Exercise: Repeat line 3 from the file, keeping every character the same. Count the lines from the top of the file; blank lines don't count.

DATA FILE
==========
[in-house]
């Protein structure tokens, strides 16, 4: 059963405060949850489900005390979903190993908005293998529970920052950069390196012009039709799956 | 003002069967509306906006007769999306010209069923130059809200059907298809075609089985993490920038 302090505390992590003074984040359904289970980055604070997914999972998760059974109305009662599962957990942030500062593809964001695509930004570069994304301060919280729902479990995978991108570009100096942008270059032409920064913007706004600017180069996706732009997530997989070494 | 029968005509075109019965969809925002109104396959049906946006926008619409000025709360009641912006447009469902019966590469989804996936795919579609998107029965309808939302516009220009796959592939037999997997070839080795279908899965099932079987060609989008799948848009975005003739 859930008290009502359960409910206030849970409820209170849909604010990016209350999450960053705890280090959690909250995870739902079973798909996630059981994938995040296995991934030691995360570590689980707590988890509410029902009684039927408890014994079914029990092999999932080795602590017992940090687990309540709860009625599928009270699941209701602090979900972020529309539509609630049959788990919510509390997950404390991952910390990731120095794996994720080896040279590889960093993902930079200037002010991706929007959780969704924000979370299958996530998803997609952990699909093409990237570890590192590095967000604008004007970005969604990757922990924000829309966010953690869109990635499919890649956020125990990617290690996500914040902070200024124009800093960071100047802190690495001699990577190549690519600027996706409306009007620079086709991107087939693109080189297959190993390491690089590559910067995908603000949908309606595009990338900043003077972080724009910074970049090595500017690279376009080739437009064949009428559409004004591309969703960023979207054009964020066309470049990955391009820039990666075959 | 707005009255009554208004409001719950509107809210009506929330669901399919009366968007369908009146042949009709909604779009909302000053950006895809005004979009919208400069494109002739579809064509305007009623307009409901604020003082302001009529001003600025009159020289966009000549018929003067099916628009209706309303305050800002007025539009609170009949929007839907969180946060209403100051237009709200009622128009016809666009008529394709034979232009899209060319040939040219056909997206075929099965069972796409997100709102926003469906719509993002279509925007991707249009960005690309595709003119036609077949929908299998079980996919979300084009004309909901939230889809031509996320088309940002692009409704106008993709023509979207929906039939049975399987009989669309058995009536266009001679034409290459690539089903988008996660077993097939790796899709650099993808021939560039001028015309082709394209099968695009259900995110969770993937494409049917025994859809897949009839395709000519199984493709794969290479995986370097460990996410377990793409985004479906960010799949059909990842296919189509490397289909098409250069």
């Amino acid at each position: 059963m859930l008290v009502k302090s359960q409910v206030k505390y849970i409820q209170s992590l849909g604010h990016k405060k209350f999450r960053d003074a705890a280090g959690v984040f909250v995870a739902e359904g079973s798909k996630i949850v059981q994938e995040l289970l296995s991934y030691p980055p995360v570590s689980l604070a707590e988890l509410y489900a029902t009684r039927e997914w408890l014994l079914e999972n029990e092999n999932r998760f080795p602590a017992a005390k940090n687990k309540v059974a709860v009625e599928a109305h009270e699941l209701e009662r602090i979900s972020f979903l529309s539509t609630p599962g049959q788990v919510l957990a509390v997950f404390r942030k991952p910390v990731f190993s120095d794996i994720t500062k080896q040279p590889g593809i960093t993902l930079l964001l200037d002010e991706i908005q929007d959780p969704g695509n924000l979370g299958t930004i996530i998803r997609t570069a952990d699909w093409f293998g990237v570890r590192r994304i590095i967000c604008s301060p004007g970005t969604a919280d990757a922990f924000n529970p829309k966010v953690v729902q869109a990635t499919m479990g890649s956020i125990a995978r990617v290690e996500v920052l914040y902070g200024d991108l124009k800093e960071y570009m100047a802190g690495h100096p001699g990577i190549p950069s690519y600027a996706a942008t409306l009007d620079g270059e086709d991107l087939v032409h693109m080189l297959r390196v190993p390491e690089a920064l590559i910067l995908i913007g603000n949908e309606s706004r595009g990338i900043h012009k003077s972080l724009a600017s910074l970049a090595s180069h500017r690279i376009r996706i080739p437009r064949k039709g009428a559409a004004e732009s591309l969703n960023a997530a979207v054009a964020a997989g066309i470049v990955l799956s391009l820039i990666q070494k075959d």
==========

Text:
């Amino acid at each position: 059963m859930l008290v009502k302090s359960q409910v206030k505390y849970i409820q209170s992590l849909g604010h990016k405060k209350f999450r960053d003074a705890a280090g959690v984040f909250v995870a739902e359904g079973s798909k996630i949850v059981q994938e995040l289970l296995s991934y030691p980055p995360v570590s689980l604070a707590e988890l509410y489900a029902t009684r039927e997914w408890l014994l079914e999972n029990e092999n999932r998760f080795p602590a017992a005390k940090n687990k309540v059974a709860v009625e599928a109305h009270e699941l209701e009662r602090i979900s972020f979903l529309s539509t609630p599962g049959q788990v919510l957990a509390v997950f404390r942030k991952p910390v990731f190993s120095d794996i994720t500062k080896q040279p590889g593809i960093t993902l930079l964001l200037d002010e991706i908005q929007d959780p969704g695509n924000l979370g299958t930004i996530i998803r997609t570069a952990d699909w093409f293998g990237v570890r590192r994304i590095i967000c604008s301060p004007g970005t969604a919280d990757a922990f924000n529970p829309k966010v953690v729902q869109a990635t499919m479990g890649s956020i125990a995978r990617v290690e996500v920052l914040y902070g200024d991108l124009k800093e960071y570009m100047a802190g690495h100096p001699g990577i190549p950069s690519y600027a996706a942008t409306l009007d620079g270059e086709d991107l087939v032409h693109m080189l297959r390196v190993p390491e690089a920064l590559i910067l995908i913007g603000n949908e309606s706004r595009g990338i900043h012009k003077s972080l724009a600017s910074l970049a090595s180069h500017r690279i376009r996706i080739p437009r064949k039709g009428a559409a004004e732009s591309l969703n960023a997530a979207v054009a964020a997989g066309i470049v990955l799956s391009l820039i990666q070494k075959d």